In the U.S., Kosovo's declaration of independence from Serbia is cause for celebration. Unfortunately, that view is not shared by all, particularly Russia and Serbia.

You want political risk? You got it.
U.S. and Russian relations were already heated, because of the proposed U.S. missile shield in Ukraine, but Kosovo's independence turns things up a few notches. Russia is a staunch ally of Serbia. Add Chinese and Spanish disapproval to the mix (they have their own separatist concerns with Taiwan and the Basque region, respectively) and you have yourself a spicy geopolitical gumbo.

Franz Ferdinand: Not just a rock band
Political instability in Eastern Europe is nothing new, nor is its uncanny ability to bring world powers to conflict. Hopefully, the recent geopolitical debate surrounding Kosovo's independence will remain civil and diplomatic (even after the U.S. embassy in Belgrade was attacked by protesters yesterday). If tensions escalate, free-market reforms in some of the rapidly growing Eastern European economies -- where Russia continues to have a strong influence -- could be delayed or even reversed.

One country to watch as these events unfold is the economically progressive Slovakia, which is set to adopt the euro currency in 2009, but is against Kosovar independence. It will be interesting to see if this process hits any speed bumps if strained East-West relations continue.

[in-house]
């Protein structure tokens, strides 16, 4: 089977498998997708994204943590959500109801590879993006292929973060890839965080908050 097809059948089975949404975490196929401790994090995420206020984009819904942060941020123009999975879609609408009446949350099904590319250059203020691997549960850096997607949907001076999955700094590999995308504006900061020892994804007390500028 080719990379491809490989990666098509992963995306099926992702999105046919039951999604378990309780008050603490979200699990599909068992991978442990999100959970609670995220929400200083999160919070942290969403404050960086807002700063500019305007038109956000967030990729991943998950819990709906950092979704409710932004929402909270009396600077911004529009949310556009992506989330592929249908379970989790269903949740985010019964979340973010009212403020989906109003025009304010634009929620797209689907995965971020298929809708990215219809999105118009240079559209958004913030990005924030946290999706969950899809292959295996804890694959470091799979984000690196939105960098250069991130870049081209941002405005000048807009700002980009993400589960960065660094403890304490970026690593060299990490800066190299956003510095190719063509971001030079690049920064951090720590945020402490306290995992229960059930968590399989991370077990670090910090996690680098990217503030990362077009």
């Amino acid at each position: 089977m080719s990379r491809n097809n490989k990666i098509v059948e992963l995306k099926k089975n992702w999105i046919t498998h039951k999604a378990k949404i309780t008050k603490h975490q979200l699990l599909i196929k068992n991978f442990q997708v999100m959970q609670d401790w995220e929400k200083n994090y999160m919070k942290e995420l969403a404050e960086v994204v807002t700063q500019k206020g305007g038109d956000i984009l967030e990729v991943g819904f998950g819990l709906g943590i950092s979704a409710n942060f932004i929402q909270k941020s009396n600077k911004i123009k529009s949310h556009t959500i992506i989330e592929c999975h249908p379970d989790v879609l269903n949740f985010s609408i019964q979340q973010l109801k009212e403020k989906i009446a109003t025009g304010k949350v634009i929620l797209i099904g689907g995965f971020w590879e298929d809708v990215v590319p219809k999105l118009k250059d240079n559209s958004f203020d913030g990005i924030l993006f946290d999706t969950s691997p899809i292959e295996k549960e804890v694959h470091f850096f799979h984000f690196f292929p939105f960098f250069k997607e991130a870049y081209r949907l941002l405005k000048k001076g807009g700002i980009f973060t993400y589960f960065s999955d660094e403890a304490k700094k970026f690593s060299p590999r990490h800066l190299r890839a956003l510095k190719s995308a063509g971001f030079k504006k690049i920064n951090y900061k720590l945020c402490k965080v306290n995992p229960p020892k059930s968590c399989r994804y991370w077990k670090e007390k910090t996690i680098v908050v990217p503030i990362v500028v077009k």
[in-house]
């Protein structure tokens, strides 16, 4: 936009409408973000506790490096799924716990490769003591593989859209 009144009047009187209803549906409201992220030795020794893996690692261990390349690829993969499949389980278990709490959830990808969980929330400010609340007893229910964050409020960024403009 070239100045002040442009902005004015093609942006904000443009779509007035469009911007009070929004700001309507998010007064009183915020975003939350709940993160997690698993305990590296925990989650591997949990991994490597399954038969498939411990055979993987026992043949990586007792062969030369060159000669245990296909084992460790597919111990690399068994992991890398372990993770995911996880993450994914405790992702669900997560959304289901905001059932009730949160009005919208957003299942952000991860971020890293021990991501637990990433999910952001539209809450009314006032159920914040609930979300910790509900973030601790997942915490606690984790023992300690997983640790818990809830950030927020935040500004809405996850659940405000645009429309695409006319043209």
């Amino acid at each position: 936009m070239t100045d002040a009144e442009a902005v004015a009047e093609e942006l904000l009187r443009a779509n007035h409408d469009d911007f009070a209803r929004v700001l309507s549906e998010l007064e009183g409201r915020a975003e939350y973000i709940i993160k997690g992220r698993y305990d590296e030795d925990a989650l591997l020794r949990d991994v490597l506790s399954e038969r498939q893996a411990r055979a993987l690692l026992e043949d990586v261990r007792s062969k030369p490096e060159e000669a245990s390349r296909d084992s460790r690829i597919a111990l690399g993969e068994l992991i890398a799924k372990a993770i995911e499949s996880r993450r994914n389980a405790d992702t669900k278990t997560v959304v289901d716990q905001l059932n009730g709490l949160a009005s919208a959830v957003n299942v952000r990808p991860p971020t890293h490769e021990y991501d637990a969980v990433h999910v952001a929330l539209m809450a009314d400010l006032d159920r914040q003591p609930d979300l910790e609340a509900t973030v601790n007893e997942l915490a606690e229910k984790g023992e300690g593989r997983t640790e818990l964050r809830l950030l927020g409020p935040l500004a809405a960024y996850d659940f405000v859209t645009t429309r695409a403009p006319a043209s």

Global repercussions
If you don't think Eastern Europe matters in the scope of the global economy, think again. According to analysts at the Economist Intelligence Unit, foreign direct investment in Eastern Europe "hit a record [$112 billion U.S.] in 2006, putting the region ahead of Latin America and second only to Asia among emerging markets." U.S. investors in the region include:


Investment Type -- Location

U.S. Steel (NYSE: X)

Steel Plant -- Smederevo

Altria (NYSE: MO)

Tobacco Factory -- Nis

Microsoft (Nasdaq: MSFT)

Development Center -- Belgrade

Ball Corp. (NYSE: BLL)

Factory -- Belgrade

In fact, Altria is Serbia's single largest foreign direct investor. Any disruption of the flow of capital from foreign investors could have serious consequences to the region's growth.

Investors who hold shares of the aforementioned U.S. companies, as well as those who are hoping for sustained growth in Eastern Europe, need to stay tuned to the events surrounding Kosovar independence. Don't forget what history teaches us: What happens in Eastern Europe can have a profound effect on the world.

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Fool contributor Todd Wenning is a history major in financier's clothing. He does not own shares of any company mentioned. Altria, Microsoft, and Coca-Cola are Motley Fool Inside Value picks. The Fool has a disclosure policy.